Penicillin. Penicillin like thing. I'm not good with chemistry so bear with me. The same Aluminium idea is the same. Only it's something like a plant or a combination or things. Basically penicillin. Read on the actual penicillin and change whatever you feel like it.

This again means that it possible to create the stuff of magic in a lab. We only needed to mess around with the right stuff and viola. MAGIC.

While at the same time insures that no society before those with your limitation can make them.

3

A rare natural element that is only accessible with deep mining capability. Obvious things is obvious. We needed to go so deep underground or underwater to extract Contrivium, terrible writing advice if you don't know or the classic: Phlebotinum So after the technology of the world advanced to that point we started seem this thing. And it did not take long to people to figure out it's magical. And even if people back in the day found an ore or a gem or whatever. They still could not get more so it was more like one time thing.

A simple point

"Magic would have to be scientific or mathematical in some sense"

I see this as a problem. The scientific method as we know it is new. Sure. But can you point to the Roman, Muslims, Chinese, Greeks, Egyptians...etc at their highest point in history and say: they new nothing of how to manipulate the natural stuff into useful things?

Because science is all about that honestly. OK we can argue but point is that a bunch of people wanted to make X happen, so they got together and made X without magic and by only using their brains and a little, or much, labor.

That is the same principle behind sending someone to the moon or making a box of whatever materials to call it your own and to protect you.

Basically the fundamental principles of making a spear is more or the less the same behind making a fighter jet. And mathematics, afaik, are not limited by science I'd say. So it's a particular level of scientific knowledge and practices you are looking for.

Fair enough and there is no problem with that. Though lets not forget that in a 100 years our science might look like that of idiots to them. So it is NOT a matter of a constant thing.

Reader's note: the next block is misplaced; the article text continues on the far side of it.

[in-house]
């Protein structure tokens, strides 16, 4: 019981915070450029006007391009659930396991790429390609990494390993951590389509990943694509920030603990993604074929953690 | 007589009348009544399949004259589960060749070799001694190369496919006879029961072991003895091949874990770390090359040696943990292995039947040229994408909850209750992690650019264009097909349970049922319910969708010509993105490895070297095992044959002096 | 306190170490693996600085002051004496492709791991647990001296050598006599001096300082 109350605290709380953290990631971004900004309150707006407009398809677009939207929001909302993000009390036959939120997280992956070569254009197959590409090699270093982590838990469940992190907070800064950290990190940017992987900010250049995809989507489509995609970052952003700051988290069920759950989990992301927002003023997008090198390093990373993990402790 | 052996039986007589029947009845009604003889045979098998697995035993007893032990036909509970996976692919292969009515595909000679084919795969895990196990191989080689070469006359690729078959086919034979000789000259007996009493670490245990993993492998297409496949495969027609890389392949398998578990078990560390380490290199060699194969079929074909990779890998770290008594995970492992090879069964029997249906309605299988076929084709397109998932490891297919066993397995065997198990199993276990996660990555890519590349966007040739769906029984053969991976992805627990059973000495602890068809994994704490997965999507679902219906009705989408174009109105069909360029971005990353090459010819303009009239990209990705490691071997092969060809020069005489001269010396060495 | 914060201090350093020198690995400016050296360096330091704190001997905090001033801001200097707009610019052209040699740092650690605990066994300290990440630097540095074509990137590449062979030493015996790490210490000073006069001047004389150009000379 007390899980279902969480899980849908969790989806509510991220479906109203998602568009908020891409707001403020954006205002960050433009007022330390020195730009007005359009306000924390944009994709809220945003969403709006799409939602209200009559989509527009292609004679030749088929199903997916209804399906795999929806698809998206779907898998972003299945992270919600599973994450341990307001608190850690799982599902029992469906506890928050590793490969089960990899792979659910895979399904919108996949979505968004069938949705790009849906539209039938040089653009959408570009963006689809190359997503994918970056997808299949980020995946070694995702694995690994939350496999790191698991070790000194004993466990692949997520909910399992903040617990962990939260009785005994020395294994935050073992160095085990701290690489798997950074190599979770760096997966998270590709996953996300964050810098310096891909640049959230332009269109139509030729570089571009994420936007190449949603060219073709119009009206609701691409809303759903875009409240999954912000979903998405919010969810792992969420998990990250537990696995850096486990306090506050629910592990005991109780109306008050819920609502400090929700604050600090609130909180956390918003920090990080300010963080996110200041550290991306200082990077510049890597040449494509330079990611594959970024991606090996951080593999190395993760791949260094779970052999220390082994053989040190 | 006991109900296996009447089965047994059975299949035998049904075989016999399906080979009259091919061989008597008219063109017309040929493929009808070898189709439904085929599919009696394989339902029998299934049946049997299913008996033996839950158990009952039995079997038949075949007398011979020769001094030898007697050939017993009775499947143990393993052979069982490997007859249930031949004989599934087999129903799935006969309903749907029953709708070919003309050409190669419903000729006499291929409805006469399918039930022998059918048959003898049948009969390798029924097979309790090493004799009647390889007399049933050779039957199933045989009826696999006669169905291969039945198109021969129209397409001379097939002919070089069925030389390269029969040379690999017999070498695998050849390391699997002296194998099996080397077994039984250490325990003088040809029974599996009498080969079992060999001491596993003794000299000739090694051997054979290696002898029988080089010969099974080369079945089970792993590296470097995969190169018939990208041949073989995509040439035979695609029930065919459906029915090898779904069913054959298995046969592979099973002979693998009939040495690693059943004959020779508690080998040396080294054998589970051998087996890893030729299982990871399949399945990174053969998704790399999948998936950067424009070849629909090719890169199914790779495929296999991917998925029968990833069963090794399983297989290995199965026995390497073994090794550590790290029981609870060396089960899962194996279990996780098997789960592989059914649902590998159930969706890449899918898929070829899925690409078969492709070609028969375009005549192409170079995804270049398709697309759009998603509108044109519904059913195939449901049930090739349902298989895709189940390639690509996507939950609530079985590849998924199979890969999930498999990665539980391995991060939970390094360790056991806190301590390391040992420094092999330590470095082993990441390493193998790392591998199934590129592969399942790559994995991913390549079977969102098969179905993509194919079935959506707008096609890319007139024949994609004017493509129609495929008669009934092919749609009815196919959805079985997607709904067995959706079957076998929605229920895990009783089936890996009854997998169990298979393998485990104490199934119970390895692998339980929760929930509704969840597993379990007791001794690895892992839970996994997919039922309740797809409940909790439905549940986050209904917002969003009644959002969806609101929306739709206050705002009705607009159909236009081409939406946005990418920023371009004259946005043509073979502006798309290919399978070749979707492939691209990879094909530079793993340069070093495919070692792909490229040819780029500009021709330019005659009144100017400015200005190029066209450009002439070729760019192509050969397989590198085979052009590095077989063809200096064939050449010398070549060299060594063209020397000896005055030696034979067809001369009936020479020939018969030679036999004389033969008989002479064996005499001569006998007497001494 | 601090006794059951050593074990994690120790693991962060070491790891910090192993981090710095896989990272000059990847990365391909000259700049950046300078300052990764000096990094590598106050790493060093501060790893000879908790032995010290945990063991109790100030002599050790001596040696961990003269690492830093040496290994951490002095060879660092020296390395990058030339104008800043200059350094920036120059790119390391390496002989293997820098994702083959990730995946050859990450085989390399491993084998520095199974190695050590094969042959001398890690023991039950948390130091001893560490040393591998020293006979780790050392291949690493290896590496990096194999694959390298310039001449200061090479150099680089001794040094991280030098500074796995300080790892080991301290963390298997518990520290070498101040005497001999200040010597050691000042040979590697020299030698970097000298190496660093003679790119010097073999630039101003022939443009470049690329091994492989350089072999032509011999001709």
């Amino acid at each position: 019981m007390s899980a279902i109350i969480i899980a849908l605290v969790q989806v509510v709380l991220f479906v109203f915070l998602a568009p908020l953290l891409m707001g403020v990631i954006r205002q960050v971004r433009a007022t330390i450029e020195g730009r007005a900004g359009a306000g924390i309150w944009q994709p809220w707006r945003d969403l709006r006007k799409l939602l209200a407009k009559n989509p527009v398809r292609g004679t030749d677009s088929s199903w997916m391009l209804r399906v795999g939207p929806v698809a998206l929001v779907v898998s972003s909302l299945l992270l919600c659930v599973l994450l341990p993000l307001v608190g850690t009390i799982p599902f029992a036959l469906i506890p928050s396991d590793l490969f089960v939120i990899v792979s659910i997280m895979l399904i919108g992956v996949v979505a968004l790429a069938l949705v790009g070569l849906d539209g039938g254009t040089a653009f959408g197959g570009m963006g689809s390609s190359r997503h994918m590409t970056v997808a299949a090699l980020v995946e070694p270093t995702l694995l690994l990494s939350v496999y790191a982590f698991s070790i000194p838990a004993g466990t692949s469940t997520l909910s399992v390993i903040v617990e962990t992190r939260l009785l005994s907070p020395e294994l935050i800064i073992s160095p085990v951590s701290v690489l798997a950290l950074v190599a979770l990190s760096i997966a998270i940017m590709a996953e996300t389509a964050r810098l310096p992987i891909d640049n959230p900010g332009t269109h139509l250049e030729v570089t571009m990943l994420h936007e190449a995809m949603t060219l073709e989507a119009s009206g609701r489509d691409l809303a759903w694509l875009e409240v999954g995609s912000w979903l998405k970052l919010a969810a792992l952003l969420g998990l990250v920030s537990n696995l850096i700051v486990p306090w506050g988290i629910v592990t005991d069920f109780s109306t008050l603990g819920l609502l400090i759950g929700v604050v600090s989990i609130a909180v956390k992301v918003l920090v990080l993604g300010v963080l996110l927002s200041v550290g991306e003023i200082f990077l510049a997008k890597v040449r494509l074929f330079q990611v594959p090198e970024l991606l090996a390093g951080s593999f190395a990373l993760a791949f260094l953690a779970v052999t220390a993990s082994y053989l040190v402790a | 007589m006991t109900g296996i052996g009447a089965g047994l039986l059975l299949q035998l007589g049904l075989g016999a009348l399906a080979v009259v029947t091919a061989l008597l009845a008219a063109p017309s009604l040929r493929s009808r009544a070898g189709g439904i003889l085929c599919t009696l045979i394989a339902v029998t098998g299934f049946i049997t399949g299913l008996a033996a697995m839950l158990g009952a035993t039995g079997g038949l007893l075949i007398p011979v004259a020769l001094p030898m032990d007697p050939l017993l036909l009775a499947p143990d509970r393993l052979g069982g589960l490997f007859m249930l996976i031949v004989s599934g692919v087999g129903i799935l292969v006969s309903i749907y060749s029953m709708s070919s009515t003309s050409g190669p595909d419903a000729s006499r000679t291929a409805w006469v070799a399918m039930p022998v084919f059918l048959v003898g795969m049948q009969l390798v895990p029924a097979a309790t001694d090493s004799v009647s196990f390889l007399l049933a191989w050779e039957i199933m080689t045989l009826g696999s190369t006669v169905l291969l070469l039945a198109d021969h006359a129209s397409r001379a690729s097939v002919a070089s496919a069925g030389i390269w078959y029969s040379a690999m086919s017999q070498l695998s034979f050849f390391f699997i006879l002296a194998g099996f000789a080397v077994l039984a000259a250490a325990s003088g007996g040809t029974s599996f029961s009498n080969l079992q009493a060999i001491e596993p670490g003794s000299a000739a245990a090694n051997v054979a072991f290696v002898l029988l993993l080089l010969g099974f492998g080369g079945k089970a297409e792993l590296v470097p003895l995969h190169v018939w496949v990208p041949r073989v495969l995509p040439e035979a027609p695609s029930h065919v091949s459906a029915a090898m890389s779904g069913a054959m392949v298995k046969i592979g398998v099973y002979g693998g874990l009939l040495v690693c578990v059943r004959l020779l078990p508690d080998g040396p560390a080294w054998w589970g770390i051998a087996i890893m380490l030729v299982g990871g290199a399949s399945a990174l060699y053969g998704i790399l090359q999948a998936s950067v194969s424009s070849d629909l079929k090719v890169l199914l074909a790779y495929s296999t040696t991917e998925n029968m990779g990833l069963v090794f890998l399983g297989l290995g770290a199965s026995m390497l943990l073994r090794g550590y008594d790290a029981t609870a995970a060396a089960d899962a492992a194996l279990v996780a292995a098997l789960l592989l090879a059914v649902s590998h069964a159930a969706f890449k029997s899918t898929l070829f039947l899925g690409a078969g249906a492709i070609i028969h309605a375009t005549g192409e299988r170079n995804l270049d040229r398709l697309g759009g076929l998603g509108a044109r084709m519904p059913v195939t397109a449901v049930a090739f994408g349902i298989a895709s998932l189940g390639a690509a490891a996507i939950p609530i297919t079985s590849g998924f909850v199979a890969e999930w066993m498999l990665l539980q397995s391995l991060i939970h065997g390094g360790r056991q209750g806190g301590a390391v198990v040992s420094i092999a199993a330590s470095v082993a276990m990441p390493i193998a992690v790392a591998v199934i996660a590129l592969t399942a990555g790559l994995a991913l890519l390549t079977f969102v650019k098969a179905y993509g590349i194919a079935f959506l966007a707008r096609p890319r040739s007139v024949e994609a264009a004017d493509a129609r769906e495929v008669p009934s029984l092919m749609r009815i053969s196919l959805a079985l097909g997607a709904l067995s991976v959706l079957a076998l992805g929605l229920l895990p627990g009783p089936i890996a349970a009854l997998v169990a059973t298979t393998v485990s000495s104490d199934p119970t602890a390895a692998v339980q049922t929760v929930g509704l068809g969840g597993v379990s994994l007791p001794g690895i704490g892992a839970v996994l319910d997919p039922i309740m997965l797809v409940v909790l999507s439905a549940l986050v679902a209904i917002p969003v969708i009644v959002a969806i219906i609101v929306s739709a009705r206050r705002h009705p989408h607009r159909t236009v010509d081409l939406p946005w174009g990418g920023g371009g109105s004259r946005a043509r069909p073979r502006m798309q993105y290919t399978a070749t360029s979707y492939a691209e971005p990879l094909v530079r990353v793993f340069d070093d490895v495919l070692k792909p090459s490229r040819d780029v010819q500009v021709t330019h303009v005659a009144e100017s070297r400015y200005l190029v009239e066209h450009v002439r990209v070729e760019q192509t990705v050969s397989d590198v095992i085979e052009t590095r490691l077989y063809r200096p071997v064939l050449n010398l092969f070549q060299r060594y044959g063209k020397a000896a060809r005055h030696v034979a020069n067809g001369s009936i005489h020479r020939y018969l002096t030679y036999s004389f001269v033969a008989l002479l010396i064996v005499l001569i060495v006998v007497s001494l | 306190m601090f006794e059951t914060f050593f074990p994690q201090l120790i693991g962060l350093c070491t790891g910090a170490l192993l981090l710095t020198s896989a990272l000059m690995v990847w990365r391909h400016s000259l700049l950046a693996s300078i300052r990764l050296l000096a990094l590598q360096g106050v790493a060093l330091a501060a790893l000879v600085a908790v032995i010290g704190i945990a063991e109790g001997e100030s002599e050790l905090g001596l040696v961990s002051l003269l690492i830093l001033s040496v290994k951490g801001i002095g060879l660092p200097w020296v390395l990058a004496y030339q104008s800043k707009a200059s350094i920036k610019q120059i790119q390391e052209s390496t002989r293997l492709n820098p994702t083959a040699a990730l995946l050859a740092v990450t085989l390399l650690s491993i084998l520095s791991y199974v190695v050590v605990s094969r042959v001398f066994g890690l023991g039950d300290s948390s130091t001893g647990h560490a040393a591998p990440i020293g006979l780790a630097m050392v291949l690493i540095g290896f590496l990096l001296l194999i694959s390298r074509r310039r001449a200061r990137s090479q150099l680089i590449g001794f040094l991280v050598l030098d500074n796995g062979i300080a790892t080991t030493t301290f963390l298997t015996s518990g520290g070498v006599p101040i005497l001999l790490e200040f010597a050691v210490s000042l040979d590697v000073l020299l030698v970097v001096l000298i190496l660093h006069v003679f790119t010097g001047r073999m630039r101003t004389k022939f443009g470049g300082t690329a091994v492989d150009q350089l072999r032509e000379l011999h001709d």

So scientific discoverer and ability are subjective.

Anyway all I'm saying is that confusing a certain level of scientific knowledge with science in general is not a good idea for your setting.

And if that does not work for whatever reason then just tell us what other factors are into this.

## Magic is Environmental

In the Shadowrun setting, mana comes in cycles. The world did end in 2012 as predicted by the Mayans, but that was just the Fifth World, the Sixth World immediately followed it. Even cycles are high magic, odd cycles are low/no magic. Each even cycle ends with a visit from magically apocalyptic creatures called Horrors, who wreak havoc on humanity until the level of magic plummets, but that's neither here nor there.

The idea is that all the mystical and spiritual traditions that are passed down over centuries are real, based on things that worked in the past, but there isn't enough ambient magical energy. Once there is enough energy available in the environment, things that people had been doing for centuries just start working. This doesn't preclude any of the other restrictions on magic, like genetics or skill. Even with the right genes or the right techniques, without a sufficient ambient magic field, none of the rest matters.

In your case, if the industrial revolution coincided with the return of sufficient ambient magic energy, scientists and engineers would begin studying the phenomena. Telegraphs and faster travel methods would allow stories to get to potential investigators much more quickly than in ancient times, and gather data in larger quantities. Your smart folks would have access to empirical evidence and be able break down the myths and legends into reality and truth.

Running in a different direction from Graham's mention of the Laundry Files series by Charles Stross

In that series, Magic is a branch of applied mathematics. Magic users have existed in various forms for much of human history, but generally have poor results and a low survival rate. It's only with the invention of mechanical and electro-mechanical computers, and the discovery of the underlying equations (Turing's Last Theorem) that magic has become readily accessible.

The Oft-repeated description is that simulating the right/wrong equation sets up resonances in the multiverse, resonances that can be felt and heard by entities further down the mandelbrot set from us. With the right equipment, and the right mathematics, you can talk to them, and they'll talk back and help do things. Essentially demonology.